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(Supreme Court; Lord Hope, DP, Lord Rodger, Lady Hale, Lord Brown, Lord Collins, Lord Kerr, Lord Clarke; 14 December 2009)
The question whether the mother was a perpetrator of the injuries to the child was crucial to the question whether the baby was likely to be returned to her care. The standard of proof when identifying a perpetrator was certainly the balance of probabilities. It might be difficult for the judge to decide, even on the balance of probabilities, who had caused the harm to the child, and there was no obligation to do so; unlike a finding of harm, it was not a necessary ingredient of the threshold criteria. Judges should not strain to identify perpetrators if the evidence was not such as to establish responsibility on the balance of probabilities. If a judge could not identify a perpetrator or perpetrators, it was still important to identify the pool of possible perpetrators. Parents should not have to establish their innocence to avoid being included in the pool, the evidence should be such as to establish whether there was a real possibility that a particular person was involved.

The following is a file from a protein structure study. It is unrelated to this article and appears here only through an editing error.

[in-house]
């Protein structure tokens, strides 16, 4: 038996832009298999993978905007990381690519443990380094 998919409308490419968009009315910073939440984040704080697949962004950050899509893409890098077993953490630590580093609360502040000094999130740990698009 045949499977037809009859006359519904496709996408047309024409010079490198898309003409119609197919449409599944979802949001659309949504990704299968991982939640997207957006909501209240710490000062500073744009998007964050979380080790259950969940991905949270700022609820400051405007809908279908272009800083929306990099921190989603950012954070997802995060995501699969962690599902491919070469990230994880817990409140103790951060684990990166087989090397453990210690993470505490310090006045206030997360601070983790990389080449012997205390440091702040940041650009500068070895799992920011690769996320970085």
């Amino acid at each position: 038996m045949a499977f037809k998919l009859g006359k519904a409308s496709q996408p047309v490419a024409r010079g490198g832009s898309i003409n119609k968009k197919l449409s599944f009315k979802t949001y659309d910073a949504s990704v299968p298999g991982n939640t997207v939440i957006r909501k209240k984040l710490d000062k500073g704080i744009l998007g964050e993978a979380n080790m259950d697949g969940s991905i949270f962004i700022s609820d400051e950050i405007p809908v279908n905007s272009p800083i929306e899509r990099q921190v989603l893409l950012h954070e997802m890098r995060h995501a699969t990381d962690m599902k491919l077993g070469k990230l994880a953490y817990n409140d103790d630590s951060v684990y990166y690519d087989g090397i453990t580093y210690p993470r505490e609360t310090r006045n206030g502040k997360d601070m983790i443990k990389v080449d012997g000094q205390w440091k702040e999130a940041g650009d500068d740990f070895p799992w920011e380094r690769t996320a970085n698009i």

Formerly entitled the Ancillary Relief Handbook this is the first resort for thousands of...